Muslim representation in film—a conversation with Nesa Huda
As the writer and director of her short film Taboo, Huda uses film to tell the stories that many fail to hear.

Trigger warning: This article mentions anxiety, depression, and suicide. 

Nesa Huda is a filmmaker, writer, director, and University of Toronto Mississauga (UTM) alumna. On March 16, 2023, Innis Town Hall Theatre in Toronto premiered Taboo, a short film written and directed by Huda. In an interview with The Medium, Huda spoke about the development of the film, and how its story portrays struggles with mental health—specifically in Muslim communities. 

Taboo came to Huda while she was still at UTM. The film’s concept was born from two life experiences that profoundly impacted Huda’s life. A close relative of Huda’s was hospitalized for a severe anxiety attack, while another friend of Huda’s suffered from depression, anxiety, and suicidal ideation. At the time, when her friend would share some of their feelings, Huda didn’t know how to help.

“I didn’t understand the language,” she shared. “I didn’t understand any sort of tactics [or] how I could just be there for that person, and so that’s kind of how the idea for the film came about. I [thought], how do we start those conversations with people? How do we support them?”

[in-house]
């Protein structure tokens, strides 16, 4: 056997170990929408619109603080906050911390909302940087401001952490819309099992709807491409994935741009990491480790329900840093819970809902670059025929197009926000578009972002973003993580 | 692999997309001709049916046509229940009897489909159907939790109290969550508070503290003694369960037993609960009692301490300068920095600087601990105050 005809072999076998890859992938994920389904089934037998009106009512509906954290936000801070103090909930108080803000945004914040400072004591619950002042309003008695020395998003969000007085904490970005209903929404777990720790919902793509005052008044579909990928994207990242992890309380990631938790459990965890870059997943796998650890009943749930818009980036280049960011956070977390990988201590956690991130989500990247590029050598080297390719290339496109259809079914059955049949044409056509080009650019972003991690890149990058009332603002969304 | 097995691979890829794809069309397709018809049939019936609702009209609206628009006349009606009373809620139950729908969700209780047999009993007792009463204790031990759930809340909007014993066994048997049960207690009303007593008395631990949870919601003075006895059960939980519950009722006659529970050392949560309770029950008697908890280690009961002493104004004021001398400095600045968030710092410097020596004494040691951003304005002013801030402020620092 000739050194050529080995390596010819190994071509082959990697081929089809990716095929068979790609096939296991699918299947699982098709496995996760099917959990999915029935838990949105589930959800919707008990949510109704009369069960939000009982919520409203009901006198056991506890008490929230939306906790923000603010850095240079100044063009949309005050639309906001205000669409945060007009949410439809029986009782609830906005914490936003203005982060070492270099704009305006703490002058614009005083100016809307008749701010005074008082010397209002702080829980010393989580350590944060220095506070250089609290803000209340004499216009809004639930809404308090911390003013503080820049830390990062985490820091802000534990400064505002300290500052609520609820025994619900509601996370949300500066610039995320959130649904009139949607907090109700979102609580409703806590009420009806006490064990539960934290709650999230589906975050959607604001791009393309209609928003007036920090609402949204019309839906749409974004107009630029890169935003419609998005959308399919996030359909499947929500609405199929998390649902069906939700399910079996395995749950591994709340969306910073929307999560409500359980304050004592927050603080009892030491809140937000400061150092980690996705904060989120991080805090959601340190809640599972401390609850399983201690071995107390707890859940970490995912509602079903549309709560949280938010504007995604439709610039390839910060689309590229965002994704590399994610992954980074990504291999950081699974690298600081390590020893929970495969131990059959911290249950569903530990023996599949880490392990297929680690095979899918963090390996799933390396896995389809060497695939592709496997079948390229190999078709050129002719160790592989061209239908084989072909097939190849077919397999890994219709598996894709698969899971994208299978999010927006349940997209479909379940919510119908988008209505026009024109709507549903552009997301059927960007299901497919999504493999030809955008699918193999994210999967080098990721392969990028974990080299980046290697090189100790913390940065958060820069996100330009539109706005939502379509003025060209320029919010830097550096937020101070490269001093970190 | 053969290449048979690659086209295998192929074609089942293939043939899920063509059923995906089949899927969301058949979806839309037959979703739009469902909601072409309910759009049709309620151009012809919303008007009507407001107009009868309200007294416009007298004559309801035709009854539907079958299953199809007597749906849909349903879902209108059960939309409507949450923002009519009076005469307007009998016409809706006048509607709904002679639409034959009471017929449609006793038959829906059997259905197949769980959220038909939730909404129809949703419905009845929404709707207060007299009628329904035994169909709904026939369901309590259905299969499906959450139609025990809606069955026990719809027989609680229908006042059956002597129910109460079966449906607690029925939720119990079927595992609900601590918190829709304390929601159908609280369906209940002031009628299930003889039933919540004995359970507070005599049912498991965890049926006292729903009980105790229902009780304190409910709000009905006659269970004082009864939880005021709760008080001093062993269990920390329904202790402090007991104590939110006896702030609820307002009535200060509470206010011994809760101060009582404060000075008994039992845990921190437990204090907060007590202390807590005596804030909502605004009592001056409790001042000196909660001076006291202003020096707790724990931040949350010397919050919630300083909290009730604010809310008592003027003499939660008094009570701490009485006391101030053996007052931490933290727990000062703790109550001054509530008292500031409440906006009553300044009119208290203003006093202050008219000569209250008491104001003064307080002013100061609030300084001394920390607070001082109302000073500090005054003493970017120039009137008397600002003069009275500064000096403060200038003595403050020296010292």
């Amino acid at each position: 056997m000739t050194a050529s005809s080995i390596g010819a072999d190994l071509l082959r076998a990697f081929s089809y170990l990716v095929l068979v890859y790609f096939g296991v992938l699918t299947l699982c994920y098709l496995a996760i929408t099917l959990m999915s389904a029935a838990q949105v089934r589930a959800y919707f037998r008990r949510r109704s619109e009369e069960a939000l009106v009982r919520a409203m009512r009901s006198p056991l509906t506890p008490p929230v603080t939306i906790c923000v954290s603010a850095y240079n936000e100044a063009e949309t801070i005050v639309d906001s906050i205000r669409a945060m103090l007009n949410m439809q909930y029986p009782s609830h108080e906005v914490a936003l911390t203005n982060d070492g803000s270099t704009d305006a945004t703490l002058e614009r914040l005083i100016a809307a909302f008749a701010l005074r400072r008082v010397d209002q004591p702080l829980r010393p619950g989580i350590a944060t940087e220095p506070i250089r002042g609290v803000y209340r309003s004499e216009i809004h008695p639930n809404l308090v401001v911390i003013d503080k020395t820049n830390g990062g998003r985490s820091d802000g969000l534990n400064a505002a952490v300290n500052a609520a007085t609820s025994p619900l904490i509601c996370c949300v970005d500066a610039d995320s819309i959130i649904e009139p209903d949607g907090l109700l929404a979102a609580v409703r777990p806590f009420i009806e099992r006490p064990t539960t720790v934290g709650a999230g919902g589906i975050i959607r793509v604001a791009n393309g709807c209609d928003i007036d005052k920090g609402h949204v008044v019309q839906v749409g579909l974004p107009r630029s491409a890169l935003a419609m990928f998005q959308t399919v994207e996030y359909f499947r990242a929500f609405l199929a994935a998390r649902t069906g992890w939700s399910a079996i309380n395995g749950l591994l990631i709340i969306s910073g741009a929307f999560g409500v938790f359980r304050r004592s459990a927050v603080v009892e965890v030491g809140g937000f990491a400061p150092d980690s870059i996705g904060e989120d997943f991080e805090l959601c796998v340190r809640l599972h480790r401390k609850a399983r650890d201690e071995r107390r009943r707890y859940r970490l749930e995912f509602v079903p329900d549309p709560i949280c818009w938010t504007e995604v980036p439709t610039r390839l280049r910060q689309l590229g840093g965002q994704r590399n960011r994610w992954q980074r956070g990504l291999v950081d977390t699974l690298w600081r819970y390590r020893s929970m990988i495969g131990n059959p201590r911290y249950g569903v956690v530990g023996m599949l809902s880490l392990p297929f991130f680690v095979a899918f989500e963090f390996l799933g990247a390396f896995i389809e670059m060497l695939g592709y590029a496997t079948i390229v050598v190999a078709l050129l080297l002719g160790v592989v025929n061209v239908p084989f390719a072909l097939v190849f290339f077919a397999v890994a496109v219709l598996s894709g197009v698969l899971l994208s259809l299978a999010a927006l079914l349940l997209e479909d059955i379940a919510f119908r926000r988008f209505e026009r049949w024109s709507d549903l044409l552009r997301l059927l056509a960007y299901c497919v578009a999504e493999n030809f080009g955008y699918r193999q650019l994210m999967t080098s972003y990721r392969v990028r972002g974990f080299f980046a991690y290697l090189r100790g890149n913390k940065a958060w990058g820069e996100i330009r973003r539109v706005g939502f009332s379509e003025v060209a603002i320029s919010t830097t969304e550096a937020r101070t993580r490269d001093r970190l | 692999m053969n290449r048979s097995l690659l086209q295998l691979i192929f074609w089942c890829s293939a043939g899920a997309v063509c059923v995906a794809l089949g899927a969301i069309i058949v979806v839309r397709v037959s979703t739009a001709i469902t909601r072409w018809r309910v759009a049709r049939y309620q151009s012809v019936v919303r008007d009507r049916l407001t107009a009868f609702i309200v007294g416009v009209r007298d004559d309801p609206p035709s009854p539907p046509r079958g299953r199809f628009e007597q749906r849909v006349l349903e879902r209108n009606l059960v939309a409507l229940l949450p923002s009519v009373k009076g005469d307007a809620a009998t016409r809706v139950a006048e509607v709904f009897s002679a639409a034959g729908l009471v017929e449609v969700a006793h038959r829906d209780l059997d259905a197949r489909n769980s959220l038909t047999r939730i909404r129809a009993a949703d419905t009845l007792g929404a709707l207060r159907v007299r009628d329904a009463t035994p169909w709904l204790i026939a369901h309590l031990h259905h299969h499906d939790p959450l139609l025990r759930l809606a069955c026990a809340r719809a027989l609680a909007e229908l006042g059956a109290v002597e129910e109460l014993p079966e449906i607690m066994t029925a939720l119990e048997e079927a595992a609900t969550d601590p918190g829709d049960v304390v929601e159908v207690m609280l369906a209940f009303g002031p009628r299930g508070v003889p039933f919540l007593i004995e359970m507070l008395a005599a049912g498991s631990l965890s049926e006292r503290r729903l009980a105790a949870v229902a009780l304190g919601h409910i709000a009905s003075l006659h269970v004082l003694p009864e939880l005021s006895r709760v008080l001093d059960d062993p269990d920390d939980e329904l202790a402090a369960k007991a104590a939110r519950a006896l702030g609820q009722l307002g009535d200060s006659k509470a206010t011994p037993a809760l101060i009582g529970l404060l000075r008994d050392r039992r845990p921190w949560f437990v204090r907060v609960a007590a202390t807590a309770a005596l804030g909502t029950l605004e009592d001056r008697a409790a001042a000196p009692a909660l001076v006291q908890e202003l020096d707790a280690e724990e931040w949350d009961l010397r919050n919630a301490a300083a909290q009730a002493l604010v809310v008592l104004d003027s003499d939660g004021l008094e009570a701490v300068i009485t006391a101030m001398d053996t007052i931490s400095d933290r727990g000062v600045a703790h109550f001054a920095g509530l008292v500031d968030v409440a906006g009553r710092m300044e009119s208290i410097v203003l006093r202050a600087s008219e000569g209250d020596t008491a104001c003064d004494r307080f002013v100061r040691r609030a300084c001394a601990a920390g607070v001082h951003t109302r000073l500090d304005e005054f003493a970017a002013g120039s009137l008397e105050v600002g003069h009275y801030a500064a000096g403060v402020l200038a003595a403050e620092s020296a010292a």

Taboo follows Naureen (Nawal Salim) as she attempts to make sense of her best friend Yousef’s (Abdul-Shakur Alawi) suicide attempt. Yousef, already in a precariously vulnerable position, watches his community shut him out. Although this exact situation hasn’t happened to Huda, Naureen and Yousef felt very real to her. She began writing the film’s script in October 2017, the year she graduated. 

“I’ve been working on Taboo for so long, so to see that people were excited about it and that it touched [them] and that [they] found it relatable was just really nice,” Huda said.

Growing up in Windsor, Ontario, and attending Islamic school, Huda described her childhood as “sheltered.” An appreciation of film was instilled in her from a young age. Her family owned “a robust DVD and VHS collection,” she explained. She remembers watching movies with her family, and although she was not old enough to understand many of the films they watched, she said, “I understood that these films were bringing my family together onto a plane [where we could] all relate to each other, even if we weren’t good at expressing that.” 

After her family moved to Mississauga, where Huda attended high school, her new environment became a nasty culture shock. “People like me were no longer the majority,” she explained, “and that took a huge toll on me and my self-image. I didn’t really understand where I fit into the social sphere anymore.” As she was frequently dismissed by her peers, Huda began to question her appearance and her identity as a Muslim Canadian. 

As a child, Huda was a voracious reader. But when she was in her early teens, films and TV started to replace books. She would spend hours at the library, combing through films, taking them home, and watching two every night. But none of the movies she brought home had characters that looked like her. Even if they did, Huda said that they were represented as “terrorists.”